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How epigallocatechin gallate binds and assembles oligomeric forms of human alpha-synuclein

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The intrinsically disordered human protein α-synuclein (αSN) can self-associate into oligomers and amyloid fibrils. Several lines of evidence suggest that oligomeric αSN is cytotoxic, making it important to devise strategies to either prevent oligomer formation and/or inhibit the ensuing toxicity. (-)-epigallocatechin gallate (EGCG) has emerged as a molecular modulator of αSN self-assembly, as it reduces the flexibility of the C-terminal region of αSN in the oligomer and inhibits the oligomer’s ability to perturb phospholipid membranes and induce cell death. However, a detailed structural and kinetic characterization of this interaction is still lacking. Here, we use liquid-state NMR spectroscopy to investigate how EGCG interacts with monomeric and oligomeric forms of αSN. We find that EGCG can bind to all parts of monomeric αSN but exhibits highest affinity for the N-terminal region. Monomeric αSN binds 54 molecules of EGCG in total during oligomerization. Furthermore, kinetic data suggest that EGCG dimerization is coupled with the αSN association reaction. In contrast, preformed oligomers only bind ~7 EGCG molecules per protomer, in agreement with the more compact nature of the oligomer compared with the natively unfolded monomer. In previously conducted cell assays, as little as 0.36 EGCG per αSN reduce oligomer toxicity by 50%. Our study thus demonstrates that αSN cytotoxicity can be inhibited by small molecules at concentrations at least an order of magnitude below full binding capacity. We speculate this is due to cooperative binding of protein-stabilized EGCG dimers, which in turn implies synergy between protein association and EGCG dimerization.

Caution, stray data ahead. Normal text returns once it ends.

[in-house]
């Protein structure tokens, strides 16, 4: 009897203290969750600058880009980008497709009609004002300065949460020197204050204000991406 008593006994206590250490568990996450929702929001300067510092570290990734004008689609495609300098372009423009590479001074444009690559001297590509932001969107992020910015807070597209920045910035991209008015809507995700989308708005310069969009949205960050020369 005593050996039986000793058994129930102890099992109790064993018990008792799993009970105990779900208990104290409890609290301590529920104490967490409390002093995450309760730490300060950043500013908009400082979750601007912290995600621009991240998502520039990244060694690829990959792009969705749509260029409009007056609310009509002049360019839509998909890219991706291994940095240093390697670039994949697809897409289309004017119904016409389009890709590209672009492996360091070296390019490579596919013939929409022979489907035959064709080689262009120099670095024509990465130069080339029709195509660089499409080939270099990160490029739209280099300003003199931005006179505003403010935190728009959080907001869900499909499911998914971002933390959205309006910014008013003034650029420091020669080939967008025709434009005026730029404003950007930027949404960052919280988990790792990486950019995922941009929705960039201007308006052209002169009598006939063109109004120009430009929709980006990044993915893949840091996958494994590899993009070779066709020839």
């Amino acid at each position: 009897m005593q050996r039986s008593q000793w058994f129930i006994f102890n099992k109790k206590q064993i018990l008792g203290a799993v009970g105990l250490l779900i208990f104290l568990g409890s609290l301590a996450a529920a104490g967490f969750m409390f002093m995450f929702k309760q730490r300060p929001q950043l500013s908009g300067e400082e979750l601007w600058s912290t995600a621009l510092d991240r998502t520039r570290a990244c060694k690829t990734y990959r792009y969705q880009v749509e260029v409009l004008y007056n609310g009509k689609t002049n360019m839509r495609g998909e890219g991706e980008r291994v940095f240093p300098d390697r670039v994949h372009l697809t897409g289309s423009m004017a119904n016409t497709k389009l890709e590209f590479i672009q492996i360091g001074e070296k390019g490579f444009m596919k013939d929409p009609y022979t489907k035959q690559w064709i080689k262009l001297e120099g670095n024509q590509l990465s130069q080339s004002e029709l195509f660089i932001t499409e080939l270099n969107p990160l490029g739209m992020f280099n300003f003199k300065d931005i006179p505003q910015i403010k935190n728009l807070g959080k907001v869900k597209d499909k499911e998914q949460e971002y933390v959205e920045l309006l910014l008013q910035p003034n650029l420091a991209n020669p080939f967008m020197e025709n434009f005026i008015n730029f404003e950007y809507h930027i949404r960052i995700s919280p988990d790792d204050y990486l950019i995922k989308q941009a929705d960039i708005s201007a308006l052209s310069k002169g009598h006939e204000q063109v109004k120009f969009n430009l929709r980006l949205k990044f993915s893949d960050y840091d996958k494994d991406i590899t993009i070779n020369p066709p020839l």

Original languageEnglish
Article number100788
JournalThe Journal of Biological Chemistry
Volume296
Number of pages10
ISSN0021-9258
DOIs
Publication statusPublished - 2021

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Copyright © 2021 The Authors. Published by Elsevier Inc. All rights reserved.

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